2. the orbit of the electron around the nucleus can be only some special values of radius. In these special radii orbits, the electron does not radiate energy as expected from Maxwell’s laws. These orbits are called stationary orbits.

3. The energy of the atom has a definite value when electrons are in a given stationary orbit. But the if more energy is provided to the atom, the electron can jump from one stationary orbit to another stationary orbit of higher energy. If it jumps from an orbit of higher energy (E2) to an orbit of lower energy (E1), it emits a photon of radiation. The energy of the emitted photon will be E2 – E1.

The wave length of the emitted radiation is given by the Einstein-Planck equation

E2-E1 = hυ = hc/λ

4. In stationary orbits, the angular momentum l of the electron about the nucleus is an in integral multiple of the Planck constant h divided by 2 π.

l = nh/2 π

This assumption is called Bohr’s quantization rule.

Energy of an Hydrogen Atom

Bohr’s postulated can be used to find the allowed energies of the hydrogen atom when its single electron is in various stationary orbits. The methodology can be used any hydrogen like ions which have only one electron.. Therefore it is valid for He

^{+}, Li^{++}, Be^{+++}etc.Assume that the nucleus has a positive charge Ze ( there are z protons each with positive charge e).

By equating the coulomb force acting between Ze and e to the centripetal acceleratin mv²/r, we get r the radius at which the electron revolves.

r = Ze²/4π ε

_{0}v²From Bohr’s quantization rule,

mvr = nh/2 π

where n is a positive integer

Eliminating v from both the equations we get

r = ε

_{0}h²n²/πmZe²We get expression for v as

v = Ze²/2 ε

_{0}hnHence allowed radii are proportinal to n² and for each value of n = 1,2,3…we allowed orbits.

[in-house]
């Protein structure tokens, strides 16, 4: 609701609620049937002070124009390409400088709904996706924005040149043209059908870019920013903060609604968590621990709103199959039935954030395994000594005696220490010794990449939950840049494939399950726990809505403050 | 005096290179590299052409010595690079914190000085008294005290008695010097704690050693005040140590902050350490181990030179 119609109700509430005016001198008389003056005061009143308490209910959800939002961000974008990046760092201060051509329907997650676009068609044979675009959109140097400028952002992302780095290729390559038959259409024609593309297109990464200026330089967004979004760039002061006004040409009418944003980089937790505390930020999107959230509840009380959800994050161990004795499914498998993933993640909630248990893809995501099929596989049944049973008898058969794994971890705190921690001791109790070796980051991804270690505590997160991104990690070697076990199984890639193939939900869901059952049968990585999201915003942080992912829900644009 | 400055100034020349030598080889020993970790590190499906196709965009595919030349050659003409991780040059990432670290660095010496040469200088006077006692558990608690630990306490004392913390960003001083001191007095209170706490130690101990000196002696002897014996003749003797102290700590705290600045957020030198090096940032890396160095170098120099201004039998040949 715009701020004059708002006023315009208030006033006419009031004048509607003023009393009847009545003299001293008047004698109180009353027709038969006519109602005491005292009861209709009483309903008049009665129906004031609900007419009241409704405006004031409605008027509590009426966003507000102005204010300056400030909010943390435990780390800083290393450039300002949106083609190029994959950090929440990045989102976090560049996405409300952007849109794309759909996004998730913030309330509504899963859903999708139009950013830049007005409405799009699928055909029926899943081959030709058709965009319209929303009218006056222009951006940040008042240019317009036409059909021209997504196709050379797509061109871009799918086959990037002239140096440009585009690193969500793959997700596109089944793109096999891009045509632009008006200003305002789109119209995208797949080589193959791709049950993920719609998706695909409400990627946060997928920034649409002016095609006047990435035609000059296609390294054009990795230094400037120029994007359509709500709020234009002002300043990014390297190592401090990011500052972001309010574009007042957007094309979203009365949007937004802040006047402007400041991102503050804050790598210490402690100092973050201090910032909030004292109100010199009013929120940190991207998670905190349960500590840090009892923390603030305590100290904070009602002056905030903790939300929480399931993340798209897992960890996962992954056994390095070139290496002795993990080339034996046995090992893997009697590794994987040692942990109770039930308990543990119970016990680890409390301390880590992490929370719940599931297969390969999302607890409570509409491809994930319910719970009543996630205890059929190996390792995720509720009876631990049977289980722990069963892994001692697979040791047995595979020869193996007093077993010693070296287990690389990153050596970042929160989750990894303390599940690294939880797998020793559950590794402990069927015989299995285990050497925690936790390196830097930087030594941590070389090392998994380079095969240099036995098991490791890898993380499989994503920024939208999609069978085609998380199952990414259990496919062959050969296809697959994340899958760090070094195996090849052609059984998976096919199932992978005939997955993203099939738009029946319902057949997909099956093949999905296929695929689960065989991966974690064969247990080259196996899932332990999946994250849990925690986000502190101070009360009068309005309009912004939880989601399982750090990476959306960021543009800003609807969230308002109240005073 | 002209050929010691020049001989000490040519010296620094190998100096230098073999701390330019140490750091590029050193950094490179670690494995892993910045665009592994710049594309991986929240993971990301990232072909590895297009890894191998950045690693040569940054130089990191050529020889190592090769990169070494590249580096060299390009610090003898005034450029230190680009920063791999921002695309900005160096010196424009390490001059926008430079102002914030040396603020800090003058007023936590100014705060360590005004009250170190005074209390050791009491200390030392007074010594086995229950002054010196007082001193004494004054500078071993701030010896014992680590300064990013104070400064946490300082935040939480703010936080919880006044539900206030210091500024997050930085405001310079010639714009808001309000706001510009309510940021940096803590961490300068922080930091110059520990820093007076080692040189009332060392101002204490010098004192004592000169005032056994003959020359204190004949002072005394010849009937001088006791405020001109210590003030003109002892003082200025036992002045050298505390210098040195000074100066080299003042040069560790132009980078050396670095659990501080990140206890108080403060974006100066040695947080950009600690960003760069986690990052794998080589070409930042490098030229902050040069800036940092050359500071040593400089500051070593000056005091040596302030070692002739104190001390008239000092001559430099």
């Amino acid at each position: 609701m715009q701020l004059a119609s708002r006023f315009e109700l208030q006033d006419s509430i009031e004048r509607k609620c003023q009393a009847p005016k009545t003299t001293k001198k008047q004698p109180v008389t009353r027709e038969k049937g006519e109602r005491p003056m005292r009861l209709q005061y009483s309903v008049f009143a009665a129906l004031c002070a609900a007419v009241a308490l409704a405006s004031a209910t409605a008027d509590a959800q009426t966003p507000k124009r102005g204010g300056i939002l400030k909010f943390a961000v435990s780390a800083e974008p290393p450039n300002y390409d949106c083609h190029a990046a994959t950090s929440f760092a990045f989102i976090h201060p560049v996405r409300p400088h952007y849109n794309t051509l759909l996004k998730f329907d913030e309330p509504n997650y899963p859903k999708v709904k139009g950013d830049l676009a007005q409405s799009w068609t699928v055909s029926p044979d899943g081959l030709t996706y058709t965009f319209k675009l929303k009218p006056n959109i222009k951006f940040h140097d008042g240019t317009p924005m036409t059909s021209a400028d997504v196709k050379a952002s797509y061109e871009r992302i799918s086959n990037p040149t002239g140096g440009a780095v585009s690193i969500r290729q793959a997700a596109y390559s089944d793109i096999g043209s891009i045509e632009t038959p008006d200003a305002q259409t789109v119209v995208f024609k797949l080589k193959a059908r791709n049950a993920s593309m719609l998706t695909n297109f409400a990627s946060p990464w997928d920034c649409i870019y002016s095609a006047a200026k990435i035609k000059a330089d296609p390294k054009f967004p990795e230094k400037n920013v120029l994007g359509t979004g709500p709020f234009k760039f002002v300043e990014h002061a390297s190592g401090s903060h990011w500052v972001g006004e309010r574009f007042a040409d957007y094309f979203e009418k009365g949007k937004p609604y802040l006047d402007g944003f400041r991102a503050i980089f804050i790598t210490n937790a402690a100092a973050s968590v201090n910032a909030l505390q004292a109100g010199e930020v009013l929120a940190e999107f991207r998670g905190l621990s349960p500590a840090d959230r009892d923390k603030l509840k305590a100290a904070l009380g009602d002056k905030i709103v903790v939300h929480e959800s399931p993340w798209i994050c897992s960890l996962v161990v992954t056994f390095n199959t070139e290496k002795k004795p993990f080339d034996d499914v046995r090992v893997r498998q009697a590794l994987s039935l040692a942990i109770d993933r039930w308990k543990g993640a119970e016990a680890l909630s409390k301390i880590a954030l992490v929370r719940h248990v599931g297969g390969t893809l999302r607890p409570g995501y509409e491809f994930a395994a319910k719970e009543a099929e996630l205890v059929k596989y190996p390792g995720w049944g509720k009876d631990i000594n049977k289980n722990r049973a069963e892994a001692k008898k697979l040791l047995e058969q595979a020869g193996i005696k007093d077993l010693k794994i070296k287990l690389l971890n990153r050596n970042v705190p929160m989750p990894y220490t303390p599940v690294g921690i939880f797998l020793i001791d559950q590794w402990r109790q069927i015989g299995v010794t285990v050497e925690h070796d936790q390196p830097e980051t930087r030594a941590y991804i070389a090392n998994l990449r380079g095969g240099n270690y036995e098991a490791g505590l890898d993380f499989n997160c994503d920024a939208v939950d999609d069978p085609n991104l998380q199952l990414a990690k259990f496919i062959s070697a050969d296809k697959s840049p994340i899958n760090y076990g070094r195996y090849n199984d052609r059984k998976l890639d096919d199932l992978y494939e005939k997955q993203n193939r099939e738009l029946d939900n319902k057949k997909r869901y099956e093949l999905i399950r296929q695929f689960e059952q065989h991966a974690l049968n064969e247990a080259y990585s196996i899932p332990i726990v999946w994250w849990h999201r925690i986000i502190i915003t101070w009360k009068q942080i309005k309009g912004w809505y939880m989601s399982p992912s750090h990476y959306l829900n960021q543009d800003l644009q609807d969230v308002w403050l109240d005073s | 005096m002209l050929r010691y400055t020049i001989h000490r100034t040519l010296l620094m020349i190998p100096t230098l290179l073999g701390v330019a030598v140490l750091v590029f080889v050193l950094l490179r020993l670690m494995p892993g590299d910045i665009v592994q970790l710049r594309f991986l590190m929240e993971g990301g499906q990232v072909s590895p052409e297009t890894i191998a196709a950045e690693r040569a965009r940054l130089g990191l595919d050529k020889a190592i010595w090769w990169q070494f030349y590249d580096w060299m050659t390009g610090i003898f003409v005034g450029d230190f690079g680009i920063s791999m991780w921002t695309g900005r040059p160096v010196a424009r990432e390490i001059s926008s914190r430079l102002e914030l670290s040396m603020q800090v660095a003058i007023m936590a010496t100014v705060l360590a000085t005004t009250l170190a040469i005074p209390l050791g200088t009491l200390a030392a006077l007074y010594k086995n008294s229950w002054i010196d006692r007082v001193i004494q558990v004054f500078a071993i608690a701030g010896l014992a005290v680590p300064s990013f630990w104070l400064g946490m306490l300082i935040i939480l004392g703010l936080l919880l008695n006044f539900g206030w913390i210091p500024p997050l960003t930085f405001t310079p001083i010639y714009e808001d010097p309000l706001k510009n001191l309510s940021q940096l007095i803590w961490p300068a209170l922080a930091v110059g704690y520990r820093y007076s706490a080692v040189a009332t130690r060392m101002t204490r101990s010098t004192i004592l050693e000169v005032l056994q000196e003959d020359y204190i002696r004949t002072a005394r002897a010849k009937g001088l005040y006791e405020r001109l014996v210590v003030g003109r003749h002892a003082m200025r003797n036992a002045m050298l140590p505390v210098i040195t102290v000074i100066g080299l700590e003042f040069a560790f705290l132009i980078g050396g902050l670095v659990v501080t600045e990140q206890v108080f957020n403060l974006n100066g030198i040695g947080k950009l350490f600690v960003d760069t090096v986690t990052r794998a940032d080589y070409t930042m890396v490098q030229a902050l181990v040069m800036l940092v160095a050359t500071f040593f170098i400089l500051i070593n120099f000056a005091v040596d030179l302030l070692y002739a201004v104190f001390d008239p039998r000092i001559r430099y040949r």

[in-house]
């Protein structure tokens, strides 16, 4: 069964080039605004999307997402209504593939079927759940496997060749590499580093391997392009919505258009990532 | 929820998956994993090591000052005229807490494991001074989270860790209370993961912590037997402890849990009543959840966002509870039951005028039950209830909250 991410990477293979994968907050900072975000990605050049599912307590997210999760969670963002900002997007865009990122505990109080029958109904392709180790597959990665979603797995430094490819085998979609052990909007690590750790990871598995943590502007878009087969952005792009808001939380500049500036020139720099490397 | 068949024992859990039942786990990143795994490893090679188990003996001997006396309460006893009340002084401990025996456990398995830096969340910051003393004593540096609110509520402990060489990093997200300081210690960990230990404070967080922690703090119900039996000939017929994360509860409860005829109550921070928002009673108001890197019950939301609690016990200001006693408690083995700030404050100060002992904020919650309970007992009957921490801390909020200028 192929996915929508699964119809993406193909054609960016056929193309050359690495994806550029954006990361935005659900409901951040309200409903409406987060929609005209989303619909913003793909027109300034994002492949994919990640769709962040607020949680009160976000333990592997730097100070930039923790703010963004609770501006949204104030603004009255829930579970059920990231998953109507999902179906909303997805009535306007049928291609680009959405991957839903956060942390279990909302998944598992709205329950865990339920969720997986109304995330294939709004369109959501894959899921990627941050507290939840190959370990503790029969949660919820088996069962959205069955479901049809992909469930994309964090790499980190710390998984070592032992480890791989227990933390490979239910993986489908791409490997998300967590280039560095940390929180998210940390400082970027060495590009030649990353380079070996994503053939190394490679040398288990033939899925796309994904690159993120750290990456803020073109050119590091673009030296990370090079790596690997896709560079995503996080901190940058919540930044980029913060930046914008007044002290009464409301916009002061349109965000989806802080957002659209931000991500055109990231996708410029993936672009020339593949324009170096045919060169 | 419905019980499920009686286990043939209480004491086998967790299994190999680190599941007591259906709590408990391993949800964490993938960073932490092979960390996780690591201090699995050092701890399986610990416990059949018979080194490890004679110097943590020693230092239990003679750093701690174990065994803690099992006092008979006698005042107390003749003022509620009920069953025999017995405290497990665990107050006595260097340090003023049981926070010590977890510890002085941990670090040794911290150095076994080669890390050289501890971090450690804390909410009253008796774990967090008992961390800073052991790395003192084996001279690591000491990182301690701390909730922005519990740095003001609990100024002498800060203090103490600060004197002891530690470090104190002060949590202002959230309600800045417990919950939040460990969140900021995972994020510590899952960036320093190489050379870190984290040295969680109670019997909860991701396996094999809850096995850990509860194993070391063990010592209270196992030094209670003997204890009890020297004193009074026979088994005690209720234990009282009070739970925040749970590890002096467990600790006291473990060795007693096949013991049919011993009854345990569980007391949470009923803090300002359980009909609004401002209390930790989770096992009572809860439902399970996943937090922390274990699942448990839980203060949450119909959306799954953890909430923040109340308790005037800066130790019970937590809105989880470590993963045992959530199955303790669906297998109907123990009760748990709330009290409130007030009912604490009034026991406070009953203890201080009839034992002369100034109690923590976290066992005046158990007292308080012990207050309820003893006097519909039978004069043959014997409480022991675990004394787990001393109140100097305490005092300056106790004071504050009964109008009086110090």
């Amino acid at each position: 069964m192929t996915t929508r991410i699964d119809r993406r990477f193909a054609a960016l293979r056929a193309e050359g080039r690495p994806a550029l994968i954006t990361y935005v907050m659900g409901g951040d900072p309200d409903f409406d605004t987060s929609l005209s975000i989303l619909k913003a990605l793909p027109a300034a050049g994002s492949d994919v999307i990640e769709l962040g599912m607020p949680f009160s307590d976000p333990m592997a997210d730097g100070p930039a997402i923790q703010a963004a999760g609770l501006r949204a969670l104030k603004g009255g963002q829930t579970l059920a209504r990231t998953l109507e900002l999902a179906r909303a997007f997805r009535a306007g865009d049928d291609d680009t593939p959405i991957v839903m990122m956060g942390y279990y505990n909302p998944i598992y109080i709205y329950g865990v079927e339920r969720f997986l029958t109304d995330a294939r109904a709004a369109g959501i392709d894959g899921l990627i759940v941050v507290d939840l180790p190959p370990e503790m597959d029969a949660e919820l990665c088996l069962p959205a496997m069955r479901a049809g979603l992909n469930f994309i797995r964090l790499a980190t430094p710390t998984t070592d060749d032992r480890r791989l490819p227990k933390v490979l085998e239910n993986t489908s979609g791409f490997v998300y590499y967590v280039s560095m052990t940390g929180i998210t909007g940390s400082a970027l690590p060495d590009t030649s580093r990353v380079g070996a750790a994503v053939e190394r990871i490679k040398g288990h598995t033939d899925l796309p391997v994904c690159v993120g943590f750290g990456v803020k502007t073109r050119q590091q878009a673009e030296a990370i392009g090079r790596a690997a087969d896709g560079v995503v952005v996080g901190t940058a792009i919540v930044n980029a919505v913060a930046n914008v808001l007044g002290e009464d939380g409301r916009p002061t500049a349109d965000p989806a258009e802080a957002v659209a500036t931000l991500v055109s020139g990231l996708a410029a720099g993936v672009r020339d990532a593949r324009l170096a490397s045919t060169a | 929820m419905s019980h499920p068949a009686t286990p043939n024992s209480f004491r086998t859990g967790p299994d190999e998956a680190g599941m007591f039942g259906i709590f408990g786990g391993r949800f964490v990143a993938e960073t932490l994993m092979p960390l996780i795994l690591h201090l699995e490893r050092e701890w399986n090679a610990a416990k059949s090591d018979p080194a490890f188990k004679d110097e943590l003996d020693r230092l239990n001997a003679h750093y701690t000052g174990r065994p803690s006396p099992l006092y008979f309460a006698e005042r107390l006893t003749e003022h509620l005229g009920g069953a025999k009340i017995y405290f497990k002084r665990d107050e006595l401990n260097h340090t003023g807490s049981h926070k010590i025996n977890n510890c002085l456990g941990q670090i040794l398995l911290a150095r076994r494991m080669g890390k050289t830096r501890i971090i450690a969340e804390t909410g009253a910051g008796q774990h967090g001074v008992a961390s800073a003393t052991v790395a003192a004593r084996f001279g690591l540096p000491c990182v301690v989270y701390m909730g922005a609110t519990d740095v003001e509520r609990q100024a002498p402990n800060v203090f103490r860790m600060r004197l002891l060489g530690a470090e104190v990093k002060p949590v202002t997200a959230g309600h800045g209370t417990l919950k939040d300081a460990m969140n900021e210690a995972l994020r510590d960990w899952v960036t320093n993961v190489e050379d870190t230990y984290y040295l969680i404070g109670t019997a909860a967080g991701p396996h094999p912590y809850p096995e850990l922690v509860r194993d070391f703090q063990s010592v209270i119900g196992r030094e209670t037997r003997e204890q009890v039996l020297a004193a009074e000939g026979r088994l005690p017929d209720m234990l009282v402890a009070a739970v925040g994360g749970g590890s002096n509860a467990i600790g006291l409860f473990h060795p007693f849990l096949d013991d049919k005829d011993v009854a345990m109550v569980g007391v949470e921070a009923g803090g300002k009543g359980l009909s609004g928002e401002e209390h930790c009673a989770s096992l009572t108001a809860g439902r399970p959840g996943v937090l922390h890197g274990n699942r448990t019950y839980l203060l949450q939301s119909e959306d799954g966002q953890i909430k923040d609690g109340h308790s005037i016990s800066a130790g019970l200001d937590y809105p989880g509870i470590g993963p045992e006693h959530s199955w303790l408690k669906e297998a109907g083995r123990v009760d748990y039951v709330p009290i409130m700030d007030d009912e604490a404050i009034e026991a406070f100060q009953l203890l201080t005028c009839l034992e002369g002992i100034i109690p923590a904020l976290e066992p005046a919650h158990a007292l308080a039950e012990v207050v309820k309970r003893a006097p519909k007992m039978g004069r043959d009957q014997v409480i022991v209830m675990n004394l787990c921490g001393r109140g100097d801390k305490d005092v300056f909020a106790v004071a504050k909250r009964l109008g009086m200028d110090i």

The smallest radius orbit will have n = 1.

As we have expression for v, we can give an expression for kinetic energy when electron is in nth orbit is

K = ½ mv² = mZ²e

^{4}/8 ε_{0}²h²n²The potential energy of the atom is

V = - Ze²/4π ε

_{0}r = -mZ²e^{4}/4ε_{0}²h²n²The expression for potential energy is obtained by assuming the potential energy to be zero when the nucleus and the electron are widely separated.

The total energy of the atom is

E = K+V = - mZ²e

^{4}/8 ε_{0}²h²n²When an atom is n

^{th}stationary orbit, it is said to be in the n^{th}energy state.In giving an expression for the total energy of the atom, kinetic energy of the electron and potential energy of theelectron-nucleus pair are considered. Kinetic energy of the nucleus is assumed to be negligible.

Radii or different orbits.

For hydrogen, z =1 and we get r1 as 53 picometre ( 1pm = 10^-12 m) or 0.053 nm. This length is called the Bohr radius and is a convenient unit for measuring lengths in atomic physics. It is denoted by me as the symbol a

_{0}(In HC Verma a different symbol is given. I am using this symbol as a convenience).In terms of Bohr radius the second allowed radius is 4 a

_{0}and third is 9 a_{0}and so on. In general nth orbit of hydrogen atom is n²a_{0}.For a hydrogen like ion with Z protons in the nucleus,

r

_{n}= radius of ‘n’ th orbit = n²a_{0}/ZEnergy at Ground and Excited states

From the total energy equation or expression we can find for hydrogen total energy when electron is in the state n = 1 (which is the ground state) as E1 = -13.6 eV. The radius corresponding to this energy is 53 picometre or 0.053 nm.

As in the energy equation only n changes with orbits, En is proportional to n².

There En = E1/n² = -13.6eV/n²

Note that the energy is expressed in negative units, so that larger magnitude means lower energy.

The state of an atom with the lowest energy is called its ground state.

The states with higher energies are called excited states.